Extracellular vesicle (EV) mediated communication has recently been proposed as one of the pivotal routes in the development of cancer metastasis. EVs are nano-sized vesicles swapped between cells, carrying a biologically active content that can promote tumor-induced immune suppression, metastasis and angiogenesis. Thus, EVs constitute a potential target in cancer therapy. However, their role in triggering the premetastatic niche and in tumor spreading is still unclear.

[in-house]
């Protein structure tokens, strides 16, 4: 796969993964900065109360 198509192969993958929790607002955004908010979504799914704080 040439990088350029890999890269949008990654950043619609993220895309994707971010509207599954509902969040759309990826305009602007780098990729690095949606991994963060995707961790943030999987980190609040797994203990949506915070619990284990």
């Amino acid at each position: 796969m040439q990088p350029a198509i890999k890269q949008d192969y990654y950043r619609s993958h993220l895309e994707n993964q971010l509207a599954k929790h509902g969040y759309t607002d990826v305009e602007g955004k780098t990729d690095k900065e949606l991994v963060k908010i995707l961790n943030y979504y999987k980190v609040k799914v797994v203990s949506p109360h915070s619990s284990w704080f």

Researchers at the Elettra-Sincrotrone Trieste focused on the EV ability to modulate the biomechanical properties of target cells, known to play a crucial role in metastatic spreading. To this purpose, they isolated and thoroughly characterized triple-negative breast cancer (TNBC)-derived small EVs. We then evaluated variations in the mechanical properties (cell stiffness, cytoskeleton/nuclear/morphology and Yap activity rearrangements) of non-metastatic breast cancer MCF7 cells upon EV treatment. Their results suggest that TNBC-derived small EVs are able to directly modify MCF7 cells by inducing a decrease in cell stiffness, rearrangements in cytoskeleton, focal adhesions and nuclear/cellular morphology, and an increase in Yap downstream gene expression. Testing the biomechanical response of cells after EV addition might represent a new functional assay in metastatic cancer framework that can be exploited for future application both in diagnosis and in therapy.